October 11, 2019 (KHARTOUM) – Qatar has invited the leaders of the Sudanese Transitional Authority to visit Doha, after reiterating its readiness to support peace and development in the war-ravaged country after the ouster of the former regime.
The invitation was extended by Mutlaq Al Qahtani the Qatari Special Envoy for Combating Terrorism and Conflict Resolution during his meeting with the Mohamed Hamdan Daglo, member of the Sovereign Council and Omer Onis minister of cabinet affairs on Wednesday.
Sudanese Prime Minister Abdallah Hamdok last September met the Emir of Qatar on the sidelines of the annual meeting of the United Nations General Assembly in New York to show his government keenness to have good relations with Qatar despite the support provided to his country by its regional foes, Saudi and UAE after the al-Bashir’s ouster.
Al-Qahtani who is the first Qatari senior official to hold talks with the Sudanese officials in Khartoum voiced Qatar’s support to the Government and the people of Sudan and asserted that his country would use its regional and international relations to back the achievement of peace, stability and development in Sudan.
“There is no doubt that Sudan faces major challenges, the most important of which are stopping the war and achieving peace and stability,” he said after meeting Hemetti.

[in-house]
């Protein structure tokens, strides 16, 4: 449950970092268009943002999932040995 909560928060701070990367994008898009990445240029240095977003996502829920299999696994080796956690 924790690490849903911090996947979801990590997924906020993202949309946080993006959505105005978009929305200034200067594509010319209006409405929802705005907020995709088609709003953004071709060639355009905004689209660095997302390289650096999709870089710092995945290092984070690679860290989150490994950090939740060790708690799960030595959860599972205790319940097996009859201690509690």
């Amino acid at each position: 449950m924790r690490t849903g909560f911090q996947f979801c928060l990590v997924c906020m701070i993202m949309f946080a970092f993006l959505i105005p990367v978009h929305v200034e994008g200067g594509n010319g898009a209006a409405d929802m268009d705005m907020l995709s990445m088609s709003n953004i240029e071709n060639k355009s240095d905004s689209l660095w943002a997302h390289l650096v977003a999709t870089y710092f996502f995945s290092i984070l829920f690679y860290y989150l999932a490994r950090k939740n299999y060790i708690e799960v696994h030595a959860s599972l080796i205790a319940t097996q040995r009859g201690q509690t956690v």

“Qatar is ready to do everything in its power through its international relations and partnerships to support Sudan to achieve stability, peace and security,” he added alluding to the Sudanese efforts to cancel Sudan’s designation as a state sponsor of terrorism.
In statements after meeting the visiting Qatari official, the Minister of Cabinet Affairs, Omer Monis, pointed to the strong relations between the two countries and praised Qatar’s supportive stances to Sudan and its efforts to bring the peace process in Darfur.
“The Qatari leadership has extended an official invitation to the Chairman of the Sovereign Council and the Prime Minister to visit Qatar,” Monis further said.
Qatar supported the two-year peace process to end the Darfur conflict which was concluded by the signing of the Doha Document for Peace in Darfur (DDPD) on 14 July 2011.
The UN-AU backed DDPD was inked by other groups that failed to sign it in 2011 but also had been endorsed by the holdout groups as a basis for peace talks, but the process was interrupted by the regime change in Sudan earlier this year.